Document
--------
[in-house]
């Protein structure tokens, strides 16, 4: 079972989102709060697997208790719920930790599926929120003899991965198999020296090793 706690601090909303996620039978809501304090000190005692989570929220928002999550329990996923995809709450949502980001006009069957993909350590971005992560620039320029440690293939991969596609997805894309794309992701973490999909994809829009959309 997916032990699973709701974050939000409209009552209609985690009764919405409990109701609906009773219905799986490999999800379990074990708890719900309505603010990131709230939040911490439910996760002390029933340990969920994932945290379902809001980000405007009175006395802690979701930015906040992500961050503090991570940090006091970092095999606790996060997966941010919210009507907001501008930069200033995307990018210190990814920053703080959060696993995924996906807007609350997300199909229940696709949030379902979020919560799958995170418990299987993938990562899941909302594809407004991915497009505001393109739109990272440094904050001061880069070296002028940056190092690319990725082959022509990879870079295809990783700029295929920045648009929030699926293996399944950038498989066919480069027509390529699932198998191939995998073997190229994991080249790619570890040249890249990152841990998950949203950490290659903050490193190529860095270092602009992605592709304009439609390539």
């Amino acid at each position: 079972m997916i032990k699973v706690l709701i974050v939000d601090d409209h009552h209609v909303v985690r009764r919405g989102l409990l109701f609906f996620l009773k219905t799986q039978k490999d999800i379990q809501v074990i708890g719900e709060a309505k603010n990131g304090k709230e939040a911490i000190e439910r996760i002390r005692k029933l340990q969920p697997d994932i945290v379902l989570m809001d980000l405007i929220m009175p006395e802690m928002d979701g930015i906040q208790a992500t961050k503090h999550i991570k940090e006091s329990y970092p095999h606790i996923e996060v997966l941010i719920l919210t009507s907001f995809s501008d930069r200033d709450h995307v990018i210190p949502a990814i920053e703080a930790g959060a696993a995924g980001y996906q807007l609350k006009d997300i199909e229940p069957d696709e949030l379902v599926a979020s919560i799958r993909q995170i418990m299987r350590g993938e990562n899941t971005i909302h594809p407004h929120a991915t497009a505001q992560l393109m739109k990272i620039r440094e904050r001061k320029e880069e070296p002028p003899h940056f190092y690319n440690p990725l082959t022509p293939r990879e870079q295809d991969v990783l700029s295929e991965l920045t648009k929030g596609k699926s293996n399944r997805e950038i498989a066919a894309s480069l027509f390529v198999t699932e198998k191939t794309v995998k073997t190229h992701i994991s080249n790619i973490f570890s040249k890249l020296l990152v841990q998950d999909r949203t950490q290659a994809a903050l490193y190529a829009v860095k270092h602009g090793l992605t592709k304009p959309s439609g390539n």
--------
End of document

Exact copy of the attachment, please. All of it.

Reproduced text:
[in-house]
């Protein structure tokens, strides 16, 4: 079972989102709060697997208790719920930790599926929120003899991965198999020296090793 706690601090909303996620039978809501304090000190005692989570929220928002999550329990996923995809709450949502980001006009069957993909350590971005992560620039320029440690293939991969596609997805894309794309992701973490999909994809829009959309 997916032990699973709701974050939000409209009552209609985690009764919405409990109701609906009773219905799986490999999800379990074990708890719900309505603010990131709230939040911490439910996760002390029933340990969920994932945290379902809001980000405007009175006395802690979701930015906040992500961050503090991570940090006091970092095999606790996060997966941010919210009507907001501008930069200033995307990018210190990814920053703080959060696993995924996906807007609350997300199909229940696709949030379902979020919560799958995170418990299987993938990562899941909302594809407004991915497009505001393109739109990272440094904050001061880069070296002028940056190092690319990725082959022509990879870079295809990783700029295929920045648009929030699926293996399944950038498989066919480069027509390529699932198998191939995998073997190229994991080249790619570890040249890249990152841990998950949203950490290659903050490193190529860095270092602009992605592709304009439609390539």
């Amino acid at each position: 079972m997916i032990k699973v706690l709701i974050v939000d601090d409209h009552h209609v909303v985690r009764r919405g989102l409990l109701f609906f996620l009773k219905t799986q039978k490999d999800i379990q809501v074990i708890g719900e709060a309505k603010n990131g304090k709230e939040a911490i000190e439910r996760i002390r005692k029933l340990q969920p697997d994932i945290v379902l989570m809001d980000l405007i929220m009175p006395e802690m928002d979701g930015i906040q208790a992500t961050k503090h999550i991570k940090e006091s329990y970092p095999h606790i996923e996060v997966l941010i719920l919210t009507s907001f995809s501008d930069r200033d709450h995307v990018i210190p949502a990814i920053e703080a930790g959060a696993a995924g980001y996906q807007l609350k006009d997300i199909e229940p069957d696709e949030l379902v599926a979020s919560i799958r993909q995170i418990m299987r350590g993938e990562n899941t971005i909302h594809p407004h929120a991915t497009a505001q992560l393109m739109k990272i620039r440094e904050r001061k320029e880069e070296p002028p003899h940056f190092y690319n440690p990725l082959t022509p293939r990879e870079q295809d991969v990783l700029s295929e991965l920045t648009k929030g596609k699926s293996n399944r997805e950038i498989a066919a894309s480069l027509f390529v198999t699932e198998k191939t794309v995998k073997t190229h992701i994991s080249n790619i973490f570890s040249k890249l020296l990152v841990q998950d999909r949203t950490q290659a994809a903050l490193y190529a829009v860095k270092h602009g090793l992605t592709k304009p959309s439609g390539n």